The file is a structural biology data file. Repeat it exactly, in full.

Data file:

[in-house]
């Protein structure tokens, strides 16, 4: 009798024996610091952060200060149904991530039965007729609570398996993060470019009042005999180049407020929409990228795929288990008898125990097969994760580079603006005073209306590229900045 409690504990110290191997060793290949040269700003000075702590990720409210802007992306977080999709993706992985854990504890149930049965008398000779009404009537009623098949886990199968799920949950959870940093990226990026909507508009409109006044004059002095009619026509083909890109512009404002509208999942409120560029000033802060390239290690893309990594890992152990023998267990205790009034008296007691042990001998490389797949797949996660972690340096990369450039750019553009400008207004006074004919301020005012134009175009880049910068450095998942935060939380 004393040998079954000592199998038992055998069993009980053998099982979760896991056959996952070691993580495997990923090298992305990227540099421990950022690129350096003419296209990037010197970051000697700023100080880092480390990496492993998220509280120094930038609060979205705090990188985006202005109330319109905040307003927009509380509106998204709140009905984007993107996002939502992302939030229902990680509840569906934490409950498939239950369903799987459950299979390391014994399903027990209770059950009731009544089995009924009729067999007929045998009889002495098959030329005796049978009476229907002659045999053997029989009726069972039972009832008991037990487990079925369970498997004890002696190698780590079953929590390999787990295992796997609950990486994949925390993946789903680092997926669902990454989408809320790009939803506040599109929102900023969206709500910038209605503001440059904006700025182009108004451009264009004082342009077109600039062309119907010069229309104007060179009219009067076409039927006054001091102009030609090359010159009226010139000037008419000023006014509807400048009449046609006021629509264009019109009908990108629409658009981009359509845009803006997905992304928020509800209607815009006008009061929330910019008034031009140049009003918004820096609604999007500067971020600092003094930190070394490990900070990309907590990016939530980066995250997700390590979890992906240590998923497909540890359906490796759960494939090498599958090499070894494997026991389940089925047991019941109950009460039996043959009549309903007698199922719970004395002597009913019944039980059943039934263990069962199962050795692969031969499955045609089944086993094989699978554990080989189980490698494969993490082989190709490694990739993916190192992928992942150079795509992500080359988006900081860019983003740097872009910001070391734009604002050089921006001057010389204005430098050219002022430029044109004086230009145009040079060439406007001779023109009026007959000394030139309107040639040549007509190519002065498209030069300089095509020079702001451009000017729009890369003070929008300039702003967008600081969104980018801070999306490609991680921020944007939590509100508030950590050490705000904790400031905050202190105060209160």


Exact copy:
[in-house]
């Protein structure tokens, strides 16, 4: 009798024996610091952060200060149904991530039965007729609570398996993060470019009042005999180049407020929409990228795929288990008898125990097969994760580079603006005073209306590229900045 409690504990110290191997060793290949040269700003000075702590990720409210802007992306977080999709993706992985854990504890149930049965008398000779009404009537009623098949886990199968799920949950959870940093990226990026909507508009409109006044004059002095009619026509083909890109512009404002509208999942409120560029000033802060390239290690893309990594890992152990023998267990205790009034008296007691042990001998490389797949797949996660972690340096990369450039750019553009400008207004006074004919301020005012134009175009880049910068450095998942935060939380 004393040998079954000592199998038992055998069993009980053998099982979760896991056959996952070691993580495997990923090298992305990227540099421990950022690129350096003419296209990037010197970051000697700023100080880092480390990496492993998220509280120094930038609060979205705090990188985006202005109330319109905040307003927009509380509106998204709140009905984007993107996002939502992302939030229902990680509840569906934490409950498939239950369903799987459950299979390391014994399903027990209770059950009731009544089995009924009729067999007929045998009889002495098959030329005796049978009476229907002659045999053997029989009726069972039972009832008991037990487990079925369970498997004890002696190698780590079953929590390999787990295992796997609950990486994949925390993946789903680092997926669902990454989408809320790009939803506040599109929102900023969206709500910038209605503001440059904006700025182009108004451009264009004082342009077109600039062309119907010069229309104007060179009219009067076409039927006054001091102009030609090359010159009226010139000037008419000023006014509807400048009449046609006021629509264009019109009908990108629409658009981009359509845009803006997905992304928020509800209607815009006008009061929330910019008034031009140049009003918004820096609604999007500067971020600092003094930190070394490990900070990309907590990016939530980066995250997700390590979890992906240590998923497909540890359906490796759960494939090498599958090499070894494997026991389940089925047991019941109950009460039996043959009549309903007698199922719970004395002597009913019944039980059943039934263990069962199962050795692969031969499955045609089944086993094989699978554990080989189980490698494969993490082989190709490694990739993916190192992928992942150079795509992500080359988006900081860019983003740097872009910001070391734009604002050089921006001057010389204005430098050219002022430029044109004086230009145009040079060439406007001779023109009026007959000394030139309107040639040549007509190519002065498209030069300089095509020079702001451009000017729009890369003070929008300039702003967008600081969104980018801070999306490609991680921020944007939590509100508030950590050490705000904790400031905050202190105060209160």